Hive Using Derby in Server Mode
Hive in embedded mode has a limitation of one active user at a time. You may want to run Derby as a Network Server, this way multiple users can access it simultaneously from different systems.
It is suggested you download the version of Derby that ships with Hive. If you have already run Hive in embedded mode, the first line of
derby.log contains the version.
My structure looks like this:
The variable to set has changed over the years. DERBY_HOME is now the proper name. I set this and the legacy name.
Hive also likes to know where Hadoop is installed:
Likely you are going to want to run Derby when Hadoop starts up. An interesting place for this other than as an
lsb-init-script might be alongside Hadoop scripts like
start-dfs. By default Derby will create databases in the directory it was started from.
Configure Hive to Use Network Derby
/opt/hadoop/hive/conf/hive-site.xml as follows. Note that "hadoop1" should be replaced with the hostname or IP address where the Derby network server can be found.
Version: JPOX properties are NOT used in Hive 5.0 or later.
JPOX properties can be specified in
jpox.properties changes are not required.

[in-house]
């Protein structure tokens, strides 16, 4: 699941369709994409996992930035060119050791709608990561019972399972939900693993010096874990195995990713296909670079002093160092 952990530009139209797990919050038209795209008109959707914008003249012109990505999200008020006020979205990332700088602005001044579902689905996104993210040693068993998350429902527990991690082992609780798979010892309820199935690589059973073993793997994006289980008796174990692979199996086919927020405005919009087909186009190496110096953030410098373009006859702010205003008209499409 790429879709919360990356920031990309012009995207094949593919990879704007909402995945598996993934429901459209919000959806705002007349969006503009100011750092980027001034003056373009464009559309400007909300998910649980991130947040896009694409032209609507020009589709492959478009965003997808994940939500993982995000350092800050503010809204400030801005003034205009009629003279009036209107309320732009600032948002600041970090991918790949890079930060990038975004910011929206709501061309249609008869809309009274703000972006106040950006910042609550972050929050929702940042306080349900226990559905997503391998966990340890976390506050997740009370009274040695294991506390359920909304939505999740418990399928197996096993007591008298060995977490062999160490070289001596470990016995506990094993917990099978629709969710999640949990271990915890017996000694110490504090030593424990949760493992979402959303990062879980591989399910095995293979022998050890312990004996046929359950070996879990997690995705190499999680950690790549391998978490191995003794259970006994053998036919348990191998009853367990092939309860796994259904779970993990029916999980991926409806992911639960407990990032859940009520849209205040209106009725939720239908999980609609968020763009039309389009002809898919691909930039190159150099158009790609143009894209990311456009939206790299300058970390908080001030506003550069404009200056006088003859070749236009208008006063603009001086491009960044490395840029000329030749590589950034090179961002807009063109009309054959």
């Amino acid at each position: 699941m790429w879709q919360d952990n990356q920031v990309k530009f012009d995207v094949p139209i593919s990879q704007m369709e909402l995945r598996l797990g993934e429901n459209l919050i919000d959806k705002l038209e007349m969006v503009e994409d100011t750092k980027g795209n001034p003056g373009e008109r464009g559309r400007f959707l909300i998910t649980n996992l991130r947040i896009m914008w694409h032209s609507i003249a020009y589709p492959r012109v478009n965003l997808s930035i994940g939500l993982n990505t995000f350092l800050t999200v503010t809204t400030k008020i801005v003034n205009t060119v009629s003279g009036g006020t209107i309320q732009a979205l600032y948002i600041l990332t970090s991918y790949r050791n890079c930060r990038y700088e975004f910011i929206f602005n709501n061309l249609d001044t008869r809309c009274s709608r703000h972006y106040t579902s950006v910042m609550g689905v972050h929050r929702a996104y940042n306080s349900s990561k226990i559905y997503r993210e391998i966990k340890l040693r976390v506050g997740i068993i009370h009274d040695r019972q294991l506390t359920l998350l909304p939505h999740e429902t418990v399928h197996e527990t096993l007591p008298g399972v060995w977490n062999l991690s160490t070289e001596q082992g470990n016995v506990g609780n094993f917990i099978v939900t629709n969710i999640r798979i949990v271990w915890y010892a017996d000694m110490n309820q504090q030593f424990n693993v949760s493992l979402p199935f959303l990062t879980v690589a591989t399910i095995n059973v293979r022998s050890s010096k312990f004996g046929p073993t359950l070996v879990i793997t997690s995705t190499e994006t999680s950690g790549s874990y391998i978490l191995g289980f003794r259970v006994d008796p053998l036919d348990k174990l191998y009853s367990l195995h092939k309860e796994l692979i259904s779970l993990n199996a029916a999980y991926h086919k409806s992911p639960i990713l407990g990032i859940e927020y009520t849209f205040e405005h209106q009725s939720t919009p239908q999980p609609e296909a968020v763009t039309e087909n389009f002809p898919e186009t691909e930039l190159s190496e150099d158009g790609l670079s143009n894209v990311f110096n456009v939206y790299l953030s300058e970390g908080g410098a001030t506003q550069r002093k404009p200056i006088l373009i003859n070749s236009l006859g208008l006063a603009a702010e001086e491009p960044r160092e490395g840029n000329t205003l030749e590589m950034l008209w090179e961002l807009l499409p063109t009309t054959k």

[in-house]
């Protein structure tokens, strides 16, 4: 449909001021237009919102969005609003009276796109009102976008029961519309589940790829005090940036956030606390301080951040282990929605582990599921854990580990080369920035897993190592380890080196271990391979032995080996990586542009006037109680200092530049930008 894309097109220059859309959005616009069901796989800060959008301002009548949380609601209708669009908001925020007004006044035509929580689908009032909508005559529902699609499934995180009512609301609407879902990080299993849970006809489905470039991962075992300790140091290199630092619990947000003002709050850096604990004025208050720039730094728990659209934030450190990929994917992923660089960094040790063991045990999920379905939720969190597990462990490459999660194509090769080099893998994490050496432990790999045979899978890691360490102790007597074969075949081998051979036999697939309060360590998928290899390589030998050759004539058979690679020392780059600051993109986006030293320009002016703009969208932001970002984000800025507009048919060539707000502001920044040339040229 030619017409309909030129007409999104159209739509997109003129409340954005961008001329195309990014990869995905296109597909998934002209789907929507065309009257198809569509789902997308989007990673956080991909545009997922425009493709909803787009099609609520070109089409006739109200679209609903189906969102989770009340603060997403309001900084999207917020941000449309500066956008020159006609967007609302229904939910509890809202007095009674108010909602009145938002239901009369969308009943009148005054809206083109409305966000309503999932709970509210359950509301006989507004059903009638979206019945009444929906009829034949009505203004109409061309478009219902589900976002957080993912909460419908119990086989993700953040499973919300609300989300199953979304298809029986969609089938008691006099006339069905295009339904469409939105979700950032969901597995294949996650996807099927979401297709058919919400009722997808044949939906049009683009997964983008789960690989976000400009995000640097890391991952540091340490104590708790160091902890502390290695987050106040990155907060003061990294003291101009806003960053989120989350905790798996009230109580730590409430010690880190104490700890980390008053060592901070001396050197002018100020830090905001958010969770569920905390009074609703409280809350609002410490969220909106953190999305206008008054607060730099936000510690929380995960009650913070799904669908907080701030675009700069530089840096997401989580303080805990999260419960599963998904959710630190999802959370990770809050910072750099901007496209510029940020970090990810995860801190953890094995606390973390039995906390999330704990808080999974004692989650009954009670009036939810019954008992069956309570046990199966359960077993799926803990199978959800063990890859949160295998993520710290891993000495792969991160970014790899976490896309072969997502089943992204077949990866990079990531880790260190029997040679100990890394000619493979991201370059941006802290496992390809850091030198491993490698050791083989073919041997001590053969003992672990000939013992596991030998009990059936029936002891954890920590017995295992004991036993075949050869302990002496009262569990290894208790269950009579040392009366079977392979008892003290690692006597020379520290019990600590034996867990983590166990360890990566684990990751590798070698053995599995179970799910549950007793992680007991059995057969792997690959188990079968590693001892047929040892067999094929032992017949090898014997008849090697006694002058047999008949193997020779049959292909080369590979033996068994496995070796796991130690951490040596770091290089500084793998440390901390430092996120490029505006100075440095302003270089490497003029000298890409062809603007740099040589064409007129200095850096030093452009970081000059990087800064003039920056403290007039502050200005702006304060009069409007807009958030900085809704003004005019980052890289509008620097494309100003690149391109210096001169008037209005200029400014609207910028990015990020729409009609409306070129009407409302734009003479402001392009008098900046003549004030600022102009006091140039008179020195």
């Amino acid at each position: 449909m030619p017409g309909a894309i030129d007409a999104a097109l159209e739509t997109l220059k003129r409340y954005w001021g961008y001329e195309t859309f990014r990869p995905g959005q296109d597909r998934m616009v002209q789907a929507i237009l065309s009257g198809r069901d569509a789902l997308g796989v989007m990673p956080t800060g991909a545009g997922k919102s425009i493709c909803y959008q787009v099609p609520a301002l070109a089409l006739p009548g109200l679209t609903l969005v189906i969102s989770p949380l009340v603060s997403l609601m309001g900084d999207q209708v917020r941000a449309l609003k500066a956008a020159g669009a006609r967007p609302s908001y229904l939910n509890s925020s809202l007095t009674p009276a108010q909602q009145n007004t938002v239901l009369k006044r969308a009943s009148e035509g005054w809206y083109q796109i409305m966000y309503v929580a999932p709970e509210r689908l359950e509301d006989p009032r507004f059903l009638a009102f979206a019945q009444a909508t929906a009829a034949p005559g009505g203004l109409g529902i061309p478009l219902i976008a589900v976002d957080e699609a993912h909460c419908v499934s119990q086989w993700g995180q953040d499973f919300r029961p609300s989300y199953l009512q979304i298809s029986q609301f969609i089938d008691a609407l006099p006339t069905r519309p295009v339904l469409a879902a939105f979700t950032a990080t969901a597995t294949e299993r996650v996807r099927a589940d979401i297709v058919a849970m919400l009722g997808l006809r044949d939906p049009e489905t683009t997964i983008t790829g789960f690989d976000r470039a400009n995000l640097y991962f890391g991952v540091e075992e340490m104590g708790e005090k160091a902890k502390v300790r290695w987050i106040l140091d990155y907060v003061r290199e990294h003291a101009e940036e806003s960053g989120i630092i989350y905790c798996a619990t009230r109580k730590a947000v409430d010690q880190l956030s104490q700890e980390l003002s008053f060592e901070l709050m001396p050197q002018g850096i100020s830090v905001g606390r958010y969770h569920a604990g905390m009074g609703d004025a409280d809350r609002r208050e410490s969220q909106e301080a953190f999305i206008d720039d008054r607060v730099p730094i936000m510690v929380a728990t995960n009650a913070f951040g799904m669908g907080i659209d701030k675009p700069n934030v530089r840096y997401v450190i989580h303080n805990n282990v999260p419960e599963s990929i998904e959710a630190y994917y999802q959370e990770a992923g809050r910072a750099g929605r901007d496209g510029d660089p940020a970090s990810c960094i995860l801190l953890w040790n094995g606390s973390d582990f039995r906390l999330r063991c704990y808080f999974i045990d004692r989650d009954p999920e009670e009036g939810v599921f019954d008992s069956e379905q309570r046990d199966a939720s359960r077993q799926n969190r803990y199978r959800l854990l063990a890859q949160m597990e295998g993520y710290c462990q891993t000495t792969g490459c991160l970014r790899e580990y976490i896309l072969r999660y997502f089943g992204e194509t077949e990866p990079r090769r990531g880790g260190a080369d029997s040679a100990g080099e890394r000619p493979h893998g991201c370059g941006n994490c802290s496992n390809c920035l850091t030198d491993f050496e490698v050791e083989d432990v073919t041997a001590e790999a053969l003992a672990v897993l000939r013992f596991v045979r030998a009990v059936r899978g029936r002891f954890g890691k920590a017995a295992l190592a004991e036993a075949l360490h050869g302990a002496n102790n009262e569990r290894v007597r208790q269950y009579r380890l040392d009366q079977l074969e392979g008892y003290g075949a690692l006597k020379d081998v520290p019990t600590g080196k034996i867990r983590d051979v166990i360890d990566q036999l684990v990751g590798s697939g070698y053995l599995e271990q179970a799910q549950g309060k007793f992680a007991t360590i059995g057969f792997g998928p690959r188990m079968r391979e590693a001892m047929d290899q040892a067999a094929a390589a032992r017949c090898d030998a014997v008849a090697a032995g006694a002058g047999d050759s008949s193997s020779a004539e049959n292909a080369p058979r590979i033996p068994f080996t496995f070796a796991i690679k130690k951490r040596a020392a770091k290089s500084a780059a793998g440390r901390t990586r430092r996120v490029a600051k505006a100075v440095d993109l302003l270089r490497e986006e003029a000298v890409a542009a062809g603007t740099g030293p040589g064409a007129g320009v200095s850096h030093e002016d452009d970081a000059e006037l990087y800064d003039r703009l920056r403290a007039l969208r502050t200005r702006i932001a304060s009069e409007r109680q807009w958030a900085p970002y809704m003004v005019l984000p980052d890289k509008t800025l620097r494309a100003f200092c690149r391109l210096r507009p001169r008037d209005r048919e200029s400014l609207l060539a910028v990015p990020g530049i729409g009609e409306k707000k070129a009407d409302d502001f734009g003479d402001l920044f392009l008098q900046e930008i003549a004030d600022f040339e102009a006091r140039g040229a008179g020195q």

Copy Derby Jar Files
Now since there is a new client you MUST make sure Hive has these
jar files in the
lib directory or in the classpath. The same would be true if you used MySQL or some other DB.
If you receive the error "
javax.jdo.JDOFatalInternalException: Error creating transactional connection factory" where the stack trace originates at "
org.datanucleus.exceptions.ClassNotResolvedException: Class 'org.apache.derby.jdbc.ClientDriver' was not found in the CLASSPATH. Please check your specification and your CLASSPATH", you may benefit from putting the Derby
jar files directly in the Hadoop
Start Up Hive
The metastore will not be created until the first query hits it.
A directory should be created:
Now you can run multiple Hive instances working on the same data simultaneously and remotely.